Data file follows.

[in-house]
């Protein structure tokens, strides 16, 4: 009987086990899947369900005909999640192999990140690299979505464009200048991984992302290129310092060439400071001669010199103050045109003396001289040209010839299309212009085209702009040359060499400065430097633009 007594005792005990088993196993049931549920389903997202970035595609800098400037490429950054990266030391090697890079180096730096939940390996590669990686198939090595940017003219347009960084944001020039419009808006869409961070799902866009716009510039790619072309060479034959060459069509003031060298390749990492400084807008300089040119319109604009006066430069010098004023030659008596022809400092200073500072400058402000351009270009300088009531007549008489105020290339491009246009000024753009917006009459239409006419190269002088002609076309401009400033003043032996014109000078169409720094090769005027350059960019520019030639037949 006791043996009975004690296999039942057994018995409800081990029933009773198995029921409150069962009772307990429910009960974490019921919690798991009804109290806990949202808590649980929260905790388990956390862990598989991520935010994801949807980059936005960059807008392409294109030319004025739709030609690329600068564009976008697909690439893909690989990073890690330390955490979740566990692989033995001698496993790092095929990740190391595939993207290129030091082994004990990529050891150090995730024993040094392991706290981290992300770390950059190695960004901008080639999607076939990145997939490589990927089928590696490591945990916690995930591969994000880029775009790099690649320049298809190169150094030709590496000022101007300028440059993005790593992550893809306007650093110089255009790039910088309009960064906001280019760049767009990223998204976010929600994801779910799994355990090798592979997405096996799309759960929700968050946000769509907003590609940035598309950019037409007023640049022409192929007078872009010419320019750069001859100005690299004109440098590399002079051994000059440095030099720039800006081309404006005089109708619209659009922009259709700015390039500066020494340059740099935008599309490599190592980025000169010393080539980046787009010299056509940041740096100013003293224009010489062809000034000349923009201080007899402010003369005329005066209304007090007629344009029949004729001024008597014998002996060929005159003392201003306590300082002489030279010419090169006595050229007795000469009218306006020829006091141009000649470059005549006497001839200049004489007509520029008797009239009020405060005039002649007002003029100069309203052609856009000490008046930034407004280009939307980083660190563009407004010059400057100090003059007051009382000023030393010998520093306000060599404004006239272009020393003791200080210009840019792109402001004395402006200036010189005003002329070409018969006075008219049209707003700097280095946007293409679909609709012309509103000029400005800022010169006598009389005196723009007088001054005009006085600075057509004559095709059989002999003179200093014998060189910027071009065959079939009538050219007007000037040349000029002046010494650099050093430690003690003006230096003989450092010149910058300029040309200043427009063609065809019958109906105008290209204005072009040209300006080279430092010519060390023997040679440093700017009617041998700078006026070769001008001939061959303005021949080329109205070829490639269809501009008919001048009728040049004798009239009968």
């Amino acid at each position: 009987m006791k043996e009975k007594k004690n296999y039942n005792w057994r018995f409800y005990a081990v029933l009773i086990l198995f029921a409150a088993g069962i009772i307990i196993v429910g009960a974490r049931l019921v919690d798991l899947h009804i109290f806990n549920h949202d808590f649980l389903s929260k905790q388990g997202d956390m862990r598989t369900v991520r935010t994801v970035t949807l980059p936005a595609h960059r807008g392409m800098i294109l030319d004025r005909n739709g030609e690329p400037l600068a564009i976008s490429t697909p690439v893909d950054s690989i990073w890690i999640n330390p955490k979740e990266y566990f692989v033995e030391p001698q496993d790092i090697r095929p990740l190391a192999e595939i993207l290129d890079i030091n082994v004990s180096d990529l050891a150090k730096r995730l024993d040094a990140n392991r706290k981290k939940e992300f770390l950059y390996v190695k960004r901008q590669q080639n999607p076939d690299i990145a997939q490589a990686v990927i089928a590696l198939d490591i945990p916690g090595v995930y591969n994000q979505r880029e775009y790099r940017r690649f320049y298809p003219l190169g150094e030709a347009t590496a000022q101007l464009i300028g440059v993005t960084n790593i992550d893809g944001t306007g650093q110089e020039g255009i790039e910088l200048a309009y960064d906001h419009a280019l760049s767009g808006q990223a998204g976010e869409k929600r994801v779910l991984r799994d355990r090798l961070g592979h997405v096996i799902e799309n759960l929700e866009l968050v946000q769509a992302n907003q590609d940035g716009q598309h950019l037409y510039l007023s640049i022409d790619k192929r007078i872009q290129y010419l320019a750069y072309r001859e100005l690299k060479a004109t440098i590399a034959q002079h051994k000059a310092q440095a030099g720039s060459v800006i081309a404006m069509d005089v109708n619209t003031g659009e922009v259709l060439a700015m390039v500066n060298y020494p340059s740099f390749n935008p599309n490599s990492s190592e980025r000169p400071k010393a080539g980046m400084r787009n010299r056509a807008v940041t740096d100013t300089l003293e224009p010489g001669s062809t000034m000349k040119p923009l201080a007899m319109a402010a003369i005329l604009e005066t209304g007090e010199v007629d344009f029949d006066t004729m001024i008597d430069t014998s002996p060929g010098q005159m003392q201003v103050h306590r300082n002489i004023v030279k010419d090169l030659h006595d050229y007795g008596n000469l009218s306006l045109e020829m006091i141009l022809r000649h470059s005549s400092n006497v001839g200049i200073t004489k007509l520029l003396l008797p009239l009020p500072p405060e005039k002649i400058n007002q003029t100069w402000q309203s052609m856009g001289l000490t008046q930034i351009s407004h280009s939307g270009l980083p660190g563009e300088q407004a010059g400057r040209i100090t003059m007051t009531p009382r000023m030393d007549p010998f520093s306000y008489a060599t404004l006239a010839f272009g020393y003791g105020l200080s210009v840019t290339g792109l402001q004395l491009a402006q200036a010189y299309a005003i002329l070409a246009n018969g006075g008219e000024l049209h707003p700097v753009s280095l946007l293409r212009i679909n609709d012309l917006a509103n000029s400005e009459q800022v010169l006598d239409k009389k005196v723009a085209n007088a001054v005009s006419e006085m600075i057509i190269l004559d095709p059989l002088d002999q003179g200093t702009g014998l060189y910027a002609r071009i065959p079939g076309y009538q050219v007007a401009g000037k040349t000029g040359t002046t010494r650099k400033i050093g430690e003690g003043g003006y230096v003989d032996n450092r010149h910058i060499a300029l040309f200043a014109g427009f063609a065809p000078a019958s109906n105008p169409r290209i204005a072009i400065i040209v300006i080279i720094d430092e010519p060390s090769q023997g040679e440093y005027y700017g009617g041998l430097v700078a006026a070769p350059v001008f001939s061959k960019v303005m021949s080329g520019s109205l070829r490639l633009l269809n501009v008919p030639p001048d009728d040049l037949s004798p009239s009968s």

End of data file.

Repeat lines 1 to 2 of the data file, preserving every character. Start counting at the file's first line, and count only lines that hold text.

[in-house]
């Protein structure tokens, strides 16, 4: 009987086990899947369900005909999640192999990140690299979505464009200048991984992302290129310092060439400071001669010199103050045109003396001289040209010839299309212009085209702009040359060499400065430097633009 007594005792005990088993196993049931549920389903997202970035595609800098400037490429950054990266030391090697890079180096730096939940390996590669990686198939090595940017003219347009960084944001020039419009808006869409961070799902866009716009510039790619072309060479034959060459069509003031060298390749990492400084807008300089040119319109604009006066430069010098004023030659008596022809400092200073500072400058402000351009270009300088009531007549008489105020290339491009246009000024753009917006009459239409006419190269002088002609076309401009400033003043032996014109000078169409720094090769005027350059960019520019030639037949 006791043996009975004690296999039942057994018995409800081990029933009773198995029921409150069962009772307990429910009960974490019921919690798991009804109290806990949202808590649980929260905790388990956390862990598989991520935010994801949807980059936005960059807008392409294109030319004025739709030609690329600068564009976008697909690439893909690989990073890690330390955490979740566990692989033995001698496993790092095929990740190391595939993207290129030091082994004990990529050891150090995730024993040094392991706290981290992300770390950059190695960004901008080639999607076939990145997939490589990927089928590696490591945990916690995930591969994000880029775009790099690649320049298809190169150094030709590496000022101007300028440059993005790593992550893809306007650093110089255009790039910088309009960064906001280019760049767009990223998204976010929600994801779910799994355990090798592979997405096996799309759960929700968050946000769509907003590609940035598309950019037409007023640049022409192929007078872009010419320019750069001859100005690299004109440098590399002079051994000059440095030099720039800006081309404006005089109708619209659009922009259709700015390039500066020494340059740099935008599309490599190592980025000169010393080539980046787009010299056509940041740096100013003293224009010489062809000034000349923009201080007899402010003369005329005066209304007090007629344009029949004729001024008597014998002996060929005159003392201003306590300082002489030279010419090169006595050229007795000469009218306006020829006091141009000649470059005549006497001839200049004489007509520029008797009239009020405060005039002649007002003029100069309203052609856009000490008046930034407004280009939307980083660190563009407004010059400057100090003059007051009382000023030393010998520093306000060599404004006239272009020393003791200080210009840019792109402001004395402006200036010189005003002329070409018969006075008219049209707003700097280095946007293409679909609709012309509103000029400005800022010169006598009389005196723009007088001054005009006085600075057509004559095709059989002999003179200093014998060189910027071009065959079939009538050219007007000037040349000029002046010494650099050093430690003690003006230096003989450092010149910058300029040309200043427009063609065809019958109906105008290209204005072009040209300006080279430092010519060390023997040679440093700017009617041998700078006026070769001008001939061959303005021949080329109205070829490639269809501009008919001048009728040049004798009239009968």